I keep a flashlight on my bedside table. It's super bright and it's great if you need some quick light when waking up during the night. But when your eyes are adjusted to the darkness and you need to use the flashlight, turning it on can be like looking into the sun.
I wanted a decorative way to store the flashlight that would also act as a lampshade. There are a few criteria it had to meet. The flashlight had to be stored with the light pointing down because the button had to be accessible and because its the most stable way to have the flashlight stand up on its own. It also needed to be easily removable but at the same time have a tight fit, so that light would only be able to pass through the lampshade portion.
My girlfriend recently bought me a Robo 3D R1 printer, and I knew this would be the perfect application for it. Less than 24 hours later, I had a flashlight stand that also functioned as a lamp.
Step 1: Materials
-3D Design Software (I used Tinkercad)
-Your favorite color of filament
If you don't have a 3D printer, I've included the STL file, which you can download and send to a 3d printing service. In that case, all you'll need is the correct size flashlight.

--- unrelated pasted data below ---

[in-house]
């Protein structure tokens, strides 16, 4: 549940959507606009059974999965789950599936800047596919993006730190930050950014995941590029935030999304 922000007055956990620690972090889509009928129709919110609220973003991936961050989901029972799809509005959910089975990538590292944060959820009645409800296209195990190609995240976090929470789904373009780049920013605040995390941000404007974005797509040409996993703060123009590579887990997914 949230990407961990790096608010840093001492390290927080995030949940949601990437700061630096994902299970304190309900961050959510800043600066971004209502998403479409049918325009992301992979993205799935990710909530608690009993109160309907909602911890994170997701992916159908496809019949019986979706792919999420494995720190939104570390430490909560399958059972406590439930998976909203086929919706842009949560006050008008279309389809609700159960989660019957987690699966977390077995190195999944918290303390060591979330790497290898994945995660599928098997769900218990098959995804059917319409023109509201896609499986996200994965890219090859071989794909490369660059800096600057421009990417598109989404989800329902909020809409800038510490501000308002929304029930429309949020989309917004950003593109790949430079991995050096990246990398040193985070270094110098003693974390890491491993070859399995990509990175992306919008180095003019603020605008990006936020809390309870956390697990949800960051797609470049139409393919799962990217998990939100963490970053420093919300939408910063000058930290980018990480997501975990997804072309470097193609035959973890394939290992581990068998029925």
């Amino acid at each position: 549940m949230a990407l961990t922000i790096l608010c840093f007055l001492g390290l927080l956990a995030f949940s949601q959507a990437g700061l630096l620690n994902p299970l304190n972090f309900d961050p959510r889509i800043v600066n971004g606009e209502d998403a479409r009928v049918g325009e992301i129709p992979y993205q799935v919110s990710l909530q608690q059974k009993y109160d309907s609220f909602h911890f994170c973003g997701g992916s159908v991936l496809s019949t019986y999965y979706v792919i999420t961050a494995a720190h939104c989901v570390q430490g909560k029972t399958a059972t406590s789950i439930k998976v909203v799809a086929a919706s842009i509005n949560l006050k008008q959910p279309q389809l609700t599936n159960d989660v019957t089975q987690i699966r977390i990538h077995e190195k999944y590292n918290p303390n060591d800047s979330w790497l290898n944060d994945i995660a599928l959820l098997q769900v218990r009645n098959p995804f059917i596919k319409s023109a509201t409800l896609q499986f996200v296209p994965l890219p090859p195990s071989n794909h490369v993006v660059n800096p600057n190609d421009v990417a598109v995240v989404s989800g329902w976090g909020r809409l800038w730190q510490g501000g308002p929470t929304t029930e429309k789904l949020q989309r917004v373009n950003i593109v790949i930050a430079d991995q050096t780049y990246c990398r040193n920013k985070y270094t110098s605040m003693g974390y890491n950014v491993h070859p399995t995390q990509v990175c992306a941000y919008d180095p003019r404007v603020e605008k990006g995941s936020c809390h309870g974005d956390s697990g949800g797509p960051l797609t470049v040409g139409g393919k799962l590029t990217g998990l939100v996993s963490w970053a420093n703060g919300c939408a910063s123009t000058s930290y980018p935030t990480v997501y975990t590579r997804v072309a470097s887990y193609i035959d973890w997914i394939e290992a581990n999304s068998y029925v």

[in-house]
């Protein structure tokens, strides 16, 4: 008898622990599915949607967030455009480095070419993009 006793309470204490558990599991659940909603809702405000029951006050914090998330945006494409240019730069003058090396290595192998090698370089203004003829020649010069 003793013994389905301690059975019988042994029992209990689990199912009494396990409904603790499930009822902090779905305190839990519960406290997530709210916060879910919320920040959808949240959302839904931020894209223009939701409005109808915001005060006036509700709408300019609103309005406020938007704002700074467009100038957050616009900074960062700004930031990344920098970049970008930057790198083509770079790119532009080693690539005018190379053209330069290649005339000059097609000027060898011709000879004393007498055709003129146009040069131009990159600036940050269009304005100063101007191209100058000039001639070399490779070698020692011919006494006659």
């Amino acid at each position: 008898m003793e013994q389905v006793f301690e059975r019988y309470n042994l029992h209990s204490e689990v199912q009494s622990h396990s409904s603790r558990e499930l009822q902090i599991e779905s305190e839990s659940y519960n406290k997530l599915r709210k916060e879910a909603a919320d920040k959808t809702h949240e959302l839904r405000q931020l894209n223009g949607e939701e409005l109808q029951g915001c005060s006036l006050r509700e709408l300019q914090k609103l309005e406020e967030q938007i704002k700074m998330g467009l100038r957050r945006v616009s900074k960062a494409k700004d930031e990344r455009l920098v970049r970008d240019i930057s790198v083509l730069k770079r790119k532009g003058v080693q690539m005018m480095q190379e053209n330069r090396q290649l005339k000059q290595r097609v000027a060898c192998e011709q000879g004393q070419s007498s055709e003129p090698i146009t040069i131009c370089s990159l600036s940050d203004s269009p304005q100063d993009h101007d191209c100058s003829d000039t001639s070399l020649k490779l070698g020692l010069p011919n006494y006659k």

Step 2: Measuring
You're going to want to make sure that the opening of your lampshade is the same size or slightly smaller than the lens of your flashlight. The opening is what the flashlight will be resting on and it will also be what the light is shining through. If you make it too small, the flashlight will be unbalanced, and very easy to knock over. It will also cause the light to shine outside the shade, which defeats the purpose of this project altogether. On the other hand, if you make the opening too large, the flashlight will just sit inside the lampshade.
Measure the lens and take note to also measure the depth of any lip that might protrude from around the lens. We will design a cap with the same size, so that when the flashlight is docked, the cap will fill that empty space for a snug fit.
Those 2 measurements are the only ones we need. The third measurement, which will be the height, is simply a personal preference.
Note: Although I live in the US I took all my measurements in millimeters. Because metric units are standard in 3D printing and in most of the software (and because the metric system is awesome!).
Step 3: Design
If you have never designed anything in 3D before, I highly recommend Tinkercad. It's incredibly easy to use and to learn, and there are step by step lessons right inside the software that tell you what to click and where to place objects. I found these really helpful. It's a fairly basic tool, but more than enough for what we're doing here.
The design of this piece is very straightforward. I took a cone, added a cylinder the same size as my lip measurements, and cut off the top.
Step 4: Building Your Shape
Since the lens of my flashlight measured 54mm I created a cylinder that was also 54mm. When I rest the flashlight on a flat surface, the fins prevent the lens from touching that surface. Mine are about 12mm long, so I set the height of the cylinder to 12mm.